24 September 2020

Why We Care - 24 September 2020

Rey Naval and I worked together in the United Nations Department of Global Communications; he once remarked to me that he had joined the United Nations the day the General Assembly decided, in 1981, to establish an International Day of Peace. His warmth, and ever readiness to help, were true to that pedigree and it was only after celebrating the Day on Monday that, the very next morning, he passed peacefully away. When the news reached me, I thought immediately of a song I had heard the day before.

Sometimes we forget
Trying to be so strong
In this world of right and wrong
All that matters when we're gone
All that mattered all along
All we have that carries on
Is how we love”

With that final stanza to  “How We Love”, Beth Nielsen Chapman joined in a global and virtual curtain call to the concert she orchestrated for UNAI on the International Day of Peace , proclaimed as a result of an initiative taken by the International Association of University Presidents” (IAUP) at its triennial conference in Costa Rica in 1981.

We were fortunate to have the current IAUP President, Kakha Shengelia, speak at the concert; the impetus for the Day came from one of his eminent predecessors, Young-seek Choue , who once remarked, in phrase so evocative of Beth’s lines , that “we come to this world empty-handed , live briefly, and leave this world empty-handed again.” At this point in time in 2020, when every act of life and living, of giving and of receiving , can prove  a co-morbidity , thoughts of legacy inevitably surface in our brief flirtation with, in another Beth phrase, this life that is lent to us.

In its 75 years, the United Nations has finessed several phrases and concepts that translate to the “love” among peoples  it has never been comfortable to express (an impersonal variant of the concept did creep into article 4 of the Charter with its reference to “peace-loving states”). But we have been diffident to fully explore a premise central to our being, one it took Dag Hammarskjöld (whose death anniversary we mourned a week ago)to articulate , that “when  Love has matured and, through a dissolution of the self into light, become a radiance, then shall the Lover be liberated from dependence upon the Beloved, and the Beloved also be made perfect by being liberated from the Lover.”

Carrying that metaphor into Beth’s world of right and wrong , and the United Nations and global scholarship today, we are enriched by the possibility of a caring organization, and a caring community, not depending for its reason by those it seeks to serve but , having served them, remaining  as near a perfection as those who have been served can aspire to. In a simple word, solidarity that, ever more now, unites the possessed and the dispossessed. In Antonio Guterres’s phrase at the United Nations General Assembly this week “every day, the grim toll grows, families grieve, societies stagger, and the pillars of our world wobble on already shaky footings. In an interconnected world, it is time to recognize a simple truth: solidarity is self-interest.”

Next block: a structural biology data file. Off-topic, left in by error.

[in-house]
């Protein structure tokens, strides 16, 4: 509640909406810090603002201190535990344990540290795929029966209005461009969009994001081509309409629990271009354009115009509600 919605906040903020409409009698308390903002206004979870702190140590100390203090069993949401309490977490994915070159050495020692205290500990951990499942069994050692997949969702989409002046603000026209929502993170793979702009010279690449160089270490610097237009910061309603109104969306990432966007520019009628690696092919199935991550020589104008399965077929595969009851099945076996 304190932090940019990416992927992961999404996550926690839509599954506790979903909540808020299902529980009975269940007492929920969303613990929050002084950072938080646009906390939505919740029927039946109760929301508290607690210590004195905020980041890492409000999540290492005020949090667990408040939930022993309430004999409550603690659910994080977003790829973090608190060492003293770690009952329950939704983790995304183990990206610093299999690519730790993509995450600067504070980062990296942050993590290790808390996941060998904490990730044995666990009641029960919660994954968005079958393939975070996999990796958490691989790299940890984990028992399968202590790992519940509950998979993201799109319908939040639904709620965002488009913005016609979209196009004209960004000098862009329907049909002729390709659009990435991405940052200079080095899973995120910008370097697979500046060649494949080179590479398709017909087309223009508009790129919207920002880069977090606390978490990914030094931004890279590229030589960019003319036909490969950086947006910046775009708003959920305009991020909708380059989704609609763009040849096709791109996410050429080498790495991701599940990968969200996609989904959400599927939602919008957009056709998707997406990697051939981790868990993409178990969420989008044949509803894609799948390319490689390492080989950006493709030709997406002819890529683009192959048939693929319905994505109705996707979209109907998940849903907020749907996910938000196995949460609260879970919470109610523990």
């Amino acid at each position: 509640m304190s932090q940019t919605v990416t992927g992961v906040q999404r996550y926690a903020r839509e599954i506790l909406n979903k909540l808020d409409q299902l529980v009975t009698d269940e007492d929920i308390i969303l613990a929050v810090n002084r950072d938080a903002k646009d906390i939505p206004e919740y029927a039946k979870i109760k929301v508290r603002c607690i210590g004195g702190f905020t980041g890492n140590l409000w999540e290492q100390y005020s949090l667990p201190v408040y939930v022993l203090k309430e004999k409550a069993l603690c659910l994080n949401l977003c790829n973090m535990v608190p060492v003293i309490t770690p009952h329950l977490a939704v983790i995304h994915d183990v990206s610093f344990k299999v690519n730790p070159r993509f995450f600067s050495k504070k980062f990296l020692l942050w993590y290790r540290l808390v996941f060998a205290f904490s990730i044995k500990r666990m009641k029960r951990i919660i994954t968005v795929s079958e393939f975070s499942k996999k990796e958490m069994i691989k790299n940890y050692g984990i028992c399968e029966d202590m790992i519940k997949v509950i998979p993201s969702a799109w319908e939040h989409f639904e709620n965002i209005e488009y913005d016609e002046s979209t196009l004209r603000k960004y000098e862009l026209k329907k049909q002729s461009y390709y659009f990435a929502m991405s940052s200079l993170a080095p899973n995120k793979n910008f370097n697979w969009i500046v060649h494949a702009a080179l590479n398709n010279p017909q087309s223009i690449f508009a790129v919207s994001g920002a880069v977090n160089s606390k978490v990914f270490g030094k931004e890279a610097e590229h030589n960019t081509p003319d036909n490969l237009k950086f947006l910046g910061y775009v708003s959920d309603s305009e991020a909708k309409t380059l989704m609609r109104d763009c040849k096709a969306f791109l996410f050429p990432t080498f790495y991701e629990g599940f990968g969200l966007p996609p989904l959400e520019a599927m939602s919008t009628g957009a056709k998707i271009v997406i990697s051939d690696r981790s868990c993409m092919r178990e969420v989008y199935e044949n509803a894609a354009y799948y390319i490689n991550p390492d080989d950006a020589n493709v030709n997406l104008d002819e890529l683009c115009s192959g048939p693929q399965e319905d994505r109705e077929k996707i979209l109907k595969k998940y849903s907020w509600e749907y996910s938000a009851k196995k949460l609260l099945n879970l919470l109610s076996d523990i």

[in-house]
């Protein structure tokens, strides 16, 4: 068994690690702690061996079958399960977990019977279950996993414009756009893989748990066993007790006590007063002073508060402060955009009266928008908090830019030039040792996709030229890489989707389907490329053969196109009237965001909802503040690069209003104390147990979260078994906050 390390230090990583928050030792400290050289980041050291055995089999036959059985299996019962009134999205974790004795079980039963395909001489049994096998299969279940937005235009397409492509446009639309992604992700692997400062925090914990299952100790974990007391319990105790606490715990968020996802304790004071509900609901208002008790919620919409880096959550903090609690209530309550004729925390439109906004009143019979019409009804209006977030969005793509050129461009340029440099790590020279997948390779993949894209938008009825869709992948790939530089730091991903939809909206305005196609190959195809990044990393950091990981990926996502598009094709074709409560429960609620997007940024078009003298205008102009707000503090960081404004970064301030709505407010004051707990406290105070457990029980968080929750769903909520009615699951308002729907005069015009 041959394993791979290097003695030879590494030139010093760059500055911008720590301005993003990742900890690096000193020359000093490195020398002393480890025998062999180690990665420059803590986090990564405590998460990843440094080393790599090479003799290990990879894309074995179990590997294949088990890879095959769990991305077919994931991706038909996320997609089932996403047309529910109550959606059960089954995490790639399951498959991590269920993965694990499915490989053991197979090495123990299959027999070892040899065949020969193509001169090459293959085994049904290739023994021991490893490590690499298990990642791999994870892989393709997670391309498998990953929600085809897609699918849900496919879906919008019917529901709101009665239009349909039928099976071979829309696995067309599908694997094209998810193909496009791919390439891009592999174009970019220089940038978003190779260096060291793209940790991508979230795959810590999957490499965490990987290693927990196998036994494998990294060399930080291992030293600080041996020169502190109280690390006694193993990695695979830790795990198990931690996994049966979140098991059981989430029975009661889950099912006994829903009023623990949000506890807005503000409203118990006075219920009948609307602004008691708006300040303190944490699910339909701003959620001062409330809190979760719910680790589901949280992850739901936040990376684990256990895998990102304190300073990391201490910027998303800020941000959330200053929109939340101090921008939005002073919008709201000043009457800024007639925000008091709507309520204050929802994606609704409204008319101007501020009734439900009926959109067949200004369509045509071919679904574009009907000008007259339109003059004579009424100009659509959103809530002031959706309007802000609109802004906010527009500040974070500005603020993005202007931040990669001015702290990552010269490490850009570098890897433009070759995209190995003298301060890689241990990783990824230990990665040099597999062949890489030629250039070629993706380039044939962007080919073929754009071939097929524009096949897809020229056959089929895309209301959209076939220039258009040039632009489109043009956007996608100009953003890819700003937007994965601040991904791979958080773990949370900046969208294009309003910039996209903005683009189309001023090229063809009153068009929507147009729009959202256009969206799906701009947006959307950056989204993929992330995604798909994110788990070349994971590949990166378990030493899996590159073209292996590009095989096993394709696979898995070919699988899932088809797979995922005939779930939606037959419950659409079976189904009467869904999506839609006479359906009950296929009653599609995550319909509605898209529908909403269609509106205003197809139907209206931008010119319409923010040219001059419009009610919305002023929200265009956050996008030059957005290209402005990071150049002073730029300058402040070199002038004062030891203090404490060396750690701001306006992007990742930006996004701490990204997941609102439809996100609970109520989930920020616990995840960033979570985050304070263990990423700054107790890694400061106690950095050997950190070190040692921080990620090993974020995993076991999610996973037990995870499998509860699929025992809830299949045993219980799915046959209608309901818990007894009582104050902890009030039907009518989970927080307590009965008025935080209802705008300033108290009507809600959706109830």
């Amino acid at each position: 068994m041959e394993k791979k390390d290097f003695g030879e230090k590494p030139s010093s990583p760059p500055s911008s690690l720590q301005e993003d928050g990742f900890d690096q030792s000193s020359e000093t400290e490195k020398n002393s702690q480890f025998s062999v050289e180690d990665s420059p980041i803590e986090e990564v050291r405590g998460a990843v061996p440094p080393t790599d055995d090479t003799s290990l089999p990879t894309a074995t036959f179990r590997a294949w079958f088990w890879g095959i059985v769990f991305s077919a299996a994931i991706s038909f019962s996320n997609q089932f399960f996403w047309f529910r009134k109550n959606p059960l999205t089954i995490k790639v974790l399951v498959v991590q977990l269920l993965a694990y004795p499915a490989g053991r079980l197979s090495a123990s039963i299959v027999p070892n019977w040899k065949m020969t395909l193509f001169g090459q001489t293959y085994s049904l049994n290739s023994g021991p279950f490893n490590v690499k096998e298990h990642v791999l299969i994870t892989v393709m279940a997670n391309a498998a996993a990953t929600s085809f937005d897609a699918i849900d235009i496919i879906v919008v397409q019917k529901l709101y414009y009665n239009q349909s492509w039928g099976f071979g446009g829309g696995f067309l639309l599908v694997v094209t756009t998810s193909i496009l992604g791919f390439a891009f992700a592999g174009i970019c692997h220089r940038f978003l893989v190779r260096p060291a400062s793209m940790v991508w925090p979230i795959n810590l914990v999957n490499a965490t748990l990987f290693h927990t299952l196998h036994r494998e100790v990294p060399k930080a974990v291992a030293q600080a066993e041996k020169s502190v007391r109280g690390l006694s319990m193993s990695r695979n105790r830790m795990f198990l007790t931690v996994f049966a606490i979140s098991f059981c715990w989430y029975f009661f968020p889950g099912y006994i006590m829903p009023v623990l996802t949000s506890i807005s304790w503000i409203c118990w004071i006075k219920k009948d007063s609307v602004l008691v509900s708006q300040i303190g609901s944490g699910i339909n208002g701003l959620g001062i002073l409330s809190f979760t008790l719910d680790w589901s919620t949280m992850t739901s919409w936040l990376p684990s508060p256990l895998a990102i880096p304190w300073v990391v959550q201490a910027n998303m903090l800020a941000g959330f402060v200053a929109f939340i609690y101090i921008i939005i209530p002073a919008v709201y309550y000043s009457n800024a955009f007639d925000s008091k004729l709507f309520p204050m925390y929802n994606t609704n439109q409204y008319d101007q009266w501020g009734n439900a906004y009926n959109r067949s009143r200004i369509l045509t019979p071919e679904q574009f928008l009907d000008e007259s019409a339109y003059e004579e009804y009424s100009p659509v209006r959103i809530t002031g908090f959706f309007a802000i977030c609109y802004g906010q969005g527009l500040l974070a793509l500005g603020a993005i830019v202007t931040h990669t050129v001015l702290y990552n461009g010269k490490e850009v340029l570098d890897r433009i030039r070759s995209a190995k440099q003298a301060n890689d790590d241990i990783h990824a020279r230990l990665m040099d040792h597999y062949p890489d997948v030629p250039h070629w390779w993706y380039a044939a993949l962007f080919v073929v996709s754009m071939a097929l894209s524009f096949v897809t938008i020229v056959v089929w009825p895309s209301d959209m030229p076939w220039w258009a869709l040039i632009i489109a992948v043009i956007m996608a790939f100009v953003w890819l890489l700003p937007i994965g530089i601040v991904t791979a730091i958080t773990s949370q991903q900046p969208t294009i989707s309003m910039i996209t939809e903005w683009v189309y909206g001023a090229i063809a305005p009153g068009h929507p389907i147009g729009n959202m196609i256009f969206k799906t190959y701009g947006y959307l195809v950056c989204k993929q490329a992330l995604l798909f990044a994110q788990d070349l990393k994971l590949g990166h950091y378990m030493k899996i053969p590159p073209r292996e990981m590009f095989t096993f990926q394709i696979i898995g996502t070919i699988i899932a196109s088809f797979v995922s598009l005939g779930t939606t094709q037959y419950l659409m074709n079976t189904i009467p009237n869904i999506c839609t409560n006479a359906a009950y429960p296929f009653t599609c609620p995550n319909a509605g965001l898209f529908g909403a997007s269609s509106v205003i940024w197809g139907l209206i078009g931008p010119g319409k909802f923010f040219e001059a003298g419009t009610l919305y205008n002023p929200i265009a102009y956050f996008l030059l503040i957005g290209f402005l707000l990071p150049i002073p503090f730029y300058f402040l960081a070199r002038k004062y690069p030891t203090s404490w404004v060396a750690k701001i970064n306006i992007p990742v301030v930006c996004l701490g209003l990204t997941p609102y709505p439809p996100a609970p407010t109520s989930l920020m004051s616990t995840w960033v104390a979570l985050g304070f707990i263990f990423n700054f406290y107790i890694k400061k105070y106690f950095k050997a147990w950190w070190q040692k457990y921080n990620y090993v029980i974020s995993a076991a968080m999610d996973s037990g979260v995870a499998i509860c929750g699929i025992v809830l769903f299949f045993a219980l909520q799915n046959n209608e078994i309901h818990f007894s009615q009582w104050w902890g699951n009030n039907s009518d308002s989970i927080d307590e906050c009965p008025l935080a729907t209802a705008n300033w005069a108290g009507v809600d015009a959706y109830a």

Which returns to Hammarskjöld’s image of love as self-interest, uniting the liberator with the liberated, dependence with selfhood. American astronaut Leland Melvin, who spoke at the concert, once recalled how a fellow space traveller nearly aborted a mission by rushing to help a fellow crew member don his gear before attending to his own , a lesson all of us who have flown  at far less stratospheric heights have learned in the injunction on airplanes to put on our own masks before assisting others to place their own, advice compelling literally as much as figuratively today.

The gentle evening of the International Day of Peace brought a WhatsApped picture from a friend on the western fringes of the easternmost tip of the United States, reproduced above. Gazing upon it I realised that, though the setting sun may not have been the shining one of which Beth sang in “This Life That’s Lent to You” , nor the sky the shade of endless blue her melody brought to life, it was still that same single sun , and that same single sky, that protects and shelters us all, no matter the time of day, what we look back upon , what we look forward to , however we wage peace, however we protect and preserve, and, yes, however we love.


Ramu Damodaran
Chief, United Nations Academic Impact